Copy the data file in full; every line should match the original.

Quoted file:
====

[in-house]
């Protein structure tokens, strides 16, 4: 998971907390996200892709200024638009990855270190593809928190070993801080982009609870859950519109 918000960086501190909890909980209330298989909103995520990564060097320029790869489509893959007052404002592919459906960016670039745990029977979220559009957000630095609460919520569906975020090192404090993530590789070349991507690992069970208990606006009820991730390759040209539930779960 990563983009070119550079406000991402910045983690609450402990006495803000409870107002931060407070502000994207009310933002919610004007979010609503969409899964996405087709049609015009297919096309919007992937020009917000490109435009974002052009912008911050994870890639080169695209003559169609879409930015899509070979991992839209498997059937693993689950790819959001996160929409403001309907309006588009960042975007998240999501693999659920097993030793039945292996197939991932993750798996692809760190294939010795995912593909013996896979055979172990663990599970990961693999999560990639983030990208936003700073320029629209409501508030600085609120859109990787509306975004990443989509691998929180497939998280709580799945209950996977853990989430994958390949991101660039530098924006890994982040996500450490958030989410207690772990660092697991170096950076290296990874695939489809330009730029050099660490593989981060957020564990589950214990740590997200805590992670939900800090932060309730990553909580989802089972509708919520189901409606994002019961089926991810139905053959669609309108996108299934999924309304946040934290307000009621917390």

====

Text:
[in-house]
């Protein structure tokens, strides 16, 4: 998971907390996200892709200024638009990855270190593809928190070993801080982009609870859950519109 918000960086501190909890909980209330298989909103995520990564060097320029790869489509893959007052404002592919459906960016670039745990029977979220559009957000630095609460919520569906975020090192404090993530590789070349991507690992069970208990606006009820991730390759040209539930779960 990563983009070119550079406000991402910045983690609450402990006495803000409870107002931060407070502000994207009310933002919610004007979010609503969409899964996405087709049609015009297919096309919007992937020009917000490109435009974002052009912008911050994870890639080169695209003559169609879409930015899509070979991992839209498997059937693993689950790819959001996160929409403001309907309006588009960042975007998240999501693999659920097993030793039945292996197939991932993750798996692809760190294939010795995912593909013996896979055979172990663990599970990961693999999560990639983030990208936003700073320029629209409501508030600085609120859109990787509306975004990443989509691998929180497939998280709580799945209950996977853990989430994958390949991101660039530098924006890994982040996500450490958030989410207690772990660092697991170096950076290296990874695939489809330009730029050099660490593989981060957020564990589950214990740590997200805590992670939900800090932060309730990553909580989802089972509708919520189901409606994002019961089926991810139905053959669609309108996108299934999924309304946040934290307000009621917390």